Using the support finder, at, the parent or family member answers a series of questions to identify their challenges, the digital tool then shares appropriate support options and resources available, based on the individual’s responses.

We understand that no parent’s lived experience is the same, and so the support finder has been designed as a simple way to find the service – or services – that are right for them. Whether they are mums, dads, non-birthing parents, those with multiple births, traumatic births, and unexpected births – there is a service to help parents in need.

In addition to the above services, Gidget Foundation Australia has developed private, moderated support groups for expectant and new parents aimed at creating a safe space where they can connect, share stories, and experience compassion and kindness from those navigating the same period in their life.

Three ‘Gidget Virtual Villages’ include a peer support group for Dads and non-birthing partners, a group for expectant mums and one for mums postpartum. We invite parents across the country to join and know that they aren’t alone in their journey.


Question 3: The data also reveals that a significant number of Australian parents report not feeling adequately supported by their healthcare providers during their early parenting journey. What steps can be taken to improve training and education for healthcare professionals in this regard?

Answered by Karen Edwards, Clinical Director

Our latest data indicates that two thirds of expectant and new parents reported a lack of adequate  support from their healthcare providers during their early parenting journey. This illustrates the importance of enhancing training and education for health professionals within the perinatal space, to ensure the right support is available, as well as the importance of empowering parents to seek  the right support for them.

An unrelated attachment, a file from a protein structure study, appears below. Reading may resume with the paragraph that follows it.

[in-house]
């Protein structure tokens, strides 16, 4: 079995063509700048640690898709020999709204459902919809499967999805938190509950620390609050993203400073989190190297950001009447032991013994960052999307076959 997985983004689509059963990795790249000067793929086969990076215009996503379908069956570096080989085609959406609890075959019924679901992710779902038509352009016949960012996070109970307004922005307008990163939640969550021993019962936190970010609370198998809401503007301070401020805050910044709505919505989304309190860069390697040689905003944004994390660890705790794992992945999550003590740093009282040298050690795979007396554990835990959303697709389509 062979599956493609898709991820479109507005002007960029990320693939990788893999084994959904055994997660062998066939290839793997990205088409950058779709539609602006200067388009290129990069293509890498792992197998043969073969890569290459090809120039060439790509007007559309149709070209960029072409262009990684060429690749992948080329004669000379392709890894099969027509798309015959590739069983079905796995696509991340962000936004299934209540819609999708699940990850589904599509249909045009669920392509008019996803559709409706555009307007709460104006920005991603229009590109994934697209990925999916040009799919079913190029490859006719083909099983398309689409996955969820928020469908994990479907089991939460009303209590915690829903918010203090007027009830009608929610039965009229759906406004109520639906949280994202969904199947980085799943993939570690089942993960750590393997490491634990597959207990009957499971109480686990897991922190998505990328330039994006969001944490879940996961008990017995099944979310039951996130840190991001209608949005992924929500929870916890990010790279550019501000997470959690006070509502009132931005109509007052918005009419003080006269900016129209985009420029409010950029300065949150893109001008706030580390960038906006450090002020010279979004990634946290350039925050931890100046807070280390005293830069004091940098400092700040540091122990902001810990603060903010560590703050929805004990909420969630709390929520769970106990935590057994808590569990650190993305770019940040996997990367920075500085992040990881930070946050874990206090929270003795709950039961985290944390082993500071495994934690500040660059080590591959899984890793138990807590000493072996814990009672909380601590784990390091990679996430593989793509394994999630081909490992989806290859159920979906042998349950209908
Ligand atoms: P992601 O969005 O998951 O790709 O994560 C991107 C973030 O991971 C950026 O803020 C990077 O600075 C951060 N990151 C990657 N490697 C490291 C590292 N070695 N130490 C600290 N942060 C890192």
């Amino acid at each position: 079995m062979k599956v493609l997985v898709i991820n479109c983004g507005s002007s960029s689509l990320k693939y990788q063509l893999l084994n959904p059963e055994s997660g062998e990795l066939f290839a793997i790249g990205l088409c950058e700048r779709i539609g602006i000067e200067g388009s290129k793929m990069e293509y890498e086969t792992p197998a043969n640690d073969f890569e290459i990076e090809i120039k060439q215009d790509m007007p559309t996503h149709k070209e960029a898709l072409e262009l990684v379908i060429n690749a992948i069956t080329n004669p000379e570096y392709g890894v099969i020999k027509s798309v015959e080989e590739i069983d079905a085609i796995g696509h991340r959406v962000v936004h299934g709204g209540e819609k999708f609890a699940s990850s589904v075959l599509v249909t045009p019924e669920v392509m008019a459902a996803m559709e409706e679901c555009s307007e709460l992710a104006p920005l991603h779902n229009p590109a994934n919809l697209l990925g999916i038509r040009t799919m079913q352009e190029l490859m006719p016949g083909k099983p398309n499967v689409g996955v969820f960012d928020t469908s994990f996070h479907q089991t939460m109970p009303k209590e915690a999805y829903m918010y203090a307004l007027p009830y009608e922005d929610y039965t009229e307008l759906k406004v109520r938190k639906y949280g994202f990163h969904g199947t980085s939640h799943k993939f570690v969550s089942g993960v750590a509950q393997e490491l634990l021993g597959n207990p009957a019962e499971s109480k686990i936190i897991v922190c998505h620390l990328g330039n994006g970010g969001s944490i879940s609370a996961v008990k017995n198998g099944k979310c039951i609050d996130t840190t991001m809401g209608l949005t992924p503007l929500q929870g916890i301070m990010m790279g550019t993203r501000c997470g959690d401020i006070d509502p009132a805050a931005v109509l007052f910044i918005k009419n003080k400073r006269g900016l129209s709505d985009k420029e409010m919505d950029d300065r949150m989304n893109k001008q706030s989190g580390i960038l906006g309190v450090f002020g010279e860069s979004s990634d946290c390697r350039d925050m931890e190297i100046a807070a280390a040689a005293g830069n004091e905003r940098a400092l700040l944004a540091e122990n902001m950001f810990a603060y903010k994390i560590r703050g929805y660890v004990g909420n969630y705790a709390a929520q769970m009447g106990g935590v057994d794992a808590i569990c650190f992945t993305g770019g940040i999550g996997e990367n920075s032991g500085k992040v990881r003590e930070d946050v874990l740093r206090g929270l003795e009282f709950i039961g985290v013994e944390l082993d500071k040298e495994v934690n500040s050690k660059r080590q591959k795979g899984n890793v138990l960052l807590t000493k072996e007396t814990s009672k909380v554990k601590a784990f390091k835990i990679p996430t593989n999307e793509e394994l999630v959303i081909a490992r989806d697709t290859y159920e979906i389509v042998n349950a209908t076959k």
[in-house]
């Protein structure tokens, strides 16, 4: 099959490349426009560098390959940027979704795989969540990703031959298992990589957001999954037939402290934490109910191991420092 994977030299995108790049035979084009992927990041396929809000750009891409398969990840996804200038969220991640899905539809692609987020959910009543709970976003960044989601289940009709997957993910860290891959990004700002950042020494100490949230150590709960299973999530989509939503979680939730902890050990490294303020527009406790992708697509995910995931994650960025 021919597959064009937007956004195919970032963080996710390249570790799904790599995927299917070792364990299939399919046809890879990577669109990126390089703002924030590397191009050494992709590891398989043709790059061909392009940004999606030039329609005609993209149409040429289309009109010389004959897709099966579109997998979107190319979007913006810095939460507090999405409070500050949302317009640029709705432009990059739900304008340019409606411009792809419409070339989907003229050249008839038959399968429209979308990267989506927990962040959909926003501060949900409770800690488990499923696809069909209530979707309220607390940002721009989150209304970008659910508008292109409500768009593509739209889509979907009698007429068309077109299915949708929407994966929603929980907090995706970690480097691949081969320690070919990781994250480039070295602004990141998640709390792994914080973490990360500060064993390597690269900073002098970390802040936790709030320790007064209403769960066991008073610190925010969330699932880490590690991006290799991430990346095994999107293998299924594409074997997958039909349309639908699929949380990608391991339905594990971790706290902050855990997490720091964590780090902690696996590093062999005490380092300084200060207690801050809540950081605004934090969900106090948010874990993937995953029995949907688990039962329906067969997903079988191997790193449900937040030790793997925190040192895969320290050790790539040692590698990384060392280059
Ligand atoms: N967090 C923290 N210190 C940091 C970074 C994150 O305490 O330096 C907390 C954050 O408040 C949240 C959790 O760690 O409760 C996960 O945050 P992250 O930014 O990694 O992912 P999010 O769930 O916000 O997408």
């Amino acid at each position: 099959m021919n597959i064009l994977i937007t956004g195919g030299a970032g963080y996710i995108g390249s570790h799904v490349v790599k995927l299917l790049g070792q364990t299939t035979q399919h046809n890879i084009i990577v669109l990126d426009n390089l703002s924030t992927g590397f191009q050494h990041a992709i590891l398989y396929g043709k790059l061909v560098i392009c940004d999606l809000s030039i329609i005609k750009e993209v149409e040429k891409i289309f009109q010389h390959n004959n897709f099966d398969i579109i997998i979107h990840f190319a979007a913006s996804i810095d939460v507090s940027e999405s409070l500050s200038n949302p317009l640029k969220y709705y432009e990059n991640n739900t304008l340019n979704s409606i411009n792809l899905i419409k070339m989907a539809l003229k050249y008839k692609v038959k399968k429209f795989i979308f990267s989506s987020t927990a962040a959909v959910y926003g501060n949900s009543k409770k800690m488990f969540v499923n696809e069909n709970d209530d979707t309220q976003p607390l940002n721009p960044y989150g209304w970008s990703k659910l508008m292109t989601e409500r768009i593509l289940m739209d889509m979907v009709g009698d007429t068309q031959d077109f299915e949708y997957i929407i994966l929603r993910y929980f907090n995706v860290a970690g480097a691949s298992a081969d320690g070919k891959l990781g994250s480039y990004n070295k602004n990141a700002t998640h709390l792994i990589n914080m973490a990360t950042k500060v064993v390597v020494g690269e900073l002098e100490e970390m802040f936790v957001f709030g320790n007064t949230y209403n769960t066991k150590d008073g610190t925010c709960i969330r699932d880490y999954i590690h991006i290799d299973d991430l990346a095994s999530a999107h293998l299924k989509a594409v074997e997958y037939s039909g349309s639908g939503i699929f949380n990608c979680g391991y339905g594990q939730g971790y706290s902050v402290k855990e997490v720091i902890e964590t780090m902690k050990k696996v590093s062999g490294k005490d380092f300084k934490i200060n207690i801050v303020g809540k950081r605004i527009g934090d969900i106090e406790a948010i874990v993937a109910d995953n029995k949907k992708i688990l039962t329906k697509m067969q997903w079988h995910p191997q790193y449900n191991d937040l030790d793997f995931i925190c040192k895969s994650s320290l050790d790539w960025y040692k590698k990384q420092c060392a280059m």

The Gidget Training & Development Institute has been created to address the nationwide shortage of specialist perinatal mental health clinicians and improve education for those looking to develop specialist skills in this field. Developed and led by Gidget Foundation Australia, the program provides free, comprehensive ‘on the job’ training and supervision for clinicians seeking to enhance their skills in perinatal mental health.

The program is open to clinical or registered psychologists, accredited mental health social workers and mental health occupational therapists, providing further professional development opportunities for graduates. As more clinicians graduate from the program, we are proud to be raising the standard of mental health service delivery, and availability, while improving outcomes for expectant and new parents across the country.


Question 4: With November holding Perinatal Mental Health Week 2023, could you tell us more about the theme ‘We’re here, uncover your village’? How do you envision this theme resonating with parents, and what are the key messages you hope to convey during this awareness week?

Answered by Arabella Gibson, CEO 

The overarching theme, ‘We’re here, uncover your village’ was developed through the insights and focus groups of 125 parents, carers, and professionals working within the perinatal space. Under this umbrella, sub-themes such as how to access and find your village, barriers to reaching out for help, the transition into parenthood, finding the right care for you, taking care of our carers, and helping someone you love were also developed.

These are the areas parents, carers and professionals have told us they need more support with, and we’re hopeful that expectant and new parents will feel heard – as well as feel empowered to take action and build their village of support.

Our biggest message is this: we want Australian families to be able to uncover their village, irrespective of birthing experiences, family makeup, cultural background, or geographical location. They say it takes a village to raise a child, but it also takes a village to look after mum, provide support for dad – and be there for all the ups and downs throughout early parenthood.

We want all expectant and new Australian parents to know that they are not alone, we’re here, uncover your village.

Access the Perinatal Mental Health Support Finder to uncover your village of support.